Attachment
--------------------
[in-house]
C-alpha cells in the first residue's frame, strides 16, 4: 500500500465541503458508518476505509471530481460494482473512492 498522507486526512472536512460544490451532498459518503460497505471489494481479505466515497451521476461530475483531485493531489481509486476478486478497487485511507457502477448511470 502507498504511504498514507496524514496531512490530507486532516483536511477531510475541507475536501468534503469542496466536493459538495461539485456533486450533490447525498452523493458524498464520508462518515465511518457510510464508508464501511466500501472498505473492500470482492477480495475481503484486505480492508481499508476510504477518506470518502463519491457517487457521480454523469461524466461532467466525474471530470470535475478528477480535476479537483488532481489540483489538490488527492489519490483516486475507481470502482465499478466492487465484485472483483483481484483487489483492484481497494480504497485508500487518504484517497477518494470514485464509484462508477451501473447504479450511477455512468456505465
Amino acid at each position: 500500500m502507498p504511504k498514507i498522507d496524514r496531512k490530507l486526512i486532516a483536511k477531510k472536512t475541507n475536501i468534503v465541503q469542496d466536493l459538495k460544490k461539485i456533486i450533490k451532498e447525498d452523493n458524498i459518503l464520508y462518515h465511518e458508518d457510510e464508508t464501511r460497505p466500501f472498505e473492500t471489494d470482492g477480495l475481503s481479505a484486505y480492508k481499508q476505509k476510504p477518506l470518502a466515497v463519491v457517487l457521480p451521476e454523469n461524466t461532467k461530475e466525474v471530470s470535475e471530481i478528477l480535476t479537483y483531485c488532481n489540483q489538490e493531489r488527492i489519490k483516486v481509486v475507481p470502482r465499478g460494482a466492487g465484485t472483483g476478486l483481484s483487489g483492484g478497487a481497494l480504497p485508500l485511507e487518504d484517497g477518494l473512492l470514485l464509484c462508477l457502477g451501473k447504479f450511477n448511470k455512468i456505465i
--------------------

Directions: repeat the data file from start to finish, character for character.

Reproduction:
[in-house]
C-alpha cells in the first residue's frame, strides 16, 4: 500500500465541503458508518476505509471530481460494482473512492 498522507486526512472536512460544490451532498459518503460497505471489494481479505466515497451521476461530475483531485493531489481509486476478486478497487485511507457502477448511470 502507498504511504498514507496524514496531512490530507486532516483536511477531510475541507475536501468534503469542496466536493459538495461539485456533486450533490447525498452523493458524498464520508462518515465511518457510510464508508464501511466500501472498505473492500470482492477480495475481503484486505480492508481499508476510504477518506470518502463519491457517487457521480454523469461524466461532467466525474471530470470535475478528477480535476479537483488532481489540483489538490488527492489519490483516486475507481470502482465499478466492487465484485472483483483481484483487489483492484481497494480504497485508500487518504484517497477518494470514485464509484462508477451501473447504479450511477455512468456505465
Amino acid at each position: 500500500m502507498p504511504k498514507i498522507d496524514r496531512k490530507l486526512i486532516a483536511k477531510k472536512t475541507n475536501i468534503v465541503q469542496d466536493l459538495k460544490k461539485i456533486i450533490k451532498e447525498d452523493n458524498i459518503l464520508y462518515h465511518e458508518d457510510e464508508t464501511r460497505p466500501f472498505e473492500t471489494d470482492g477480495l475481503s481479505a484486505y480492508k481499508q476505509k476510504p477518506l470518502a466515497v463519491v457517487l457521480p451521476e454523469n461524466t461532467k461530475e466525474v471530470s470535475e471530481i478528477l480535476t479537483y483531485c488532481n489540483q489538490e493531489r488527492i489519490k483516486v481509486v475507481p470502482r465499478g460494482a466492487g465484485t472483483g476478486l483481484s483487489g483492484g478497487a481497494l480504497p485508500l485511507e487518504d484517497g477518494l473512492l470514485l464509484c462508477l457502477g451501473k447504479f450511477n448511470k455512468i456505465i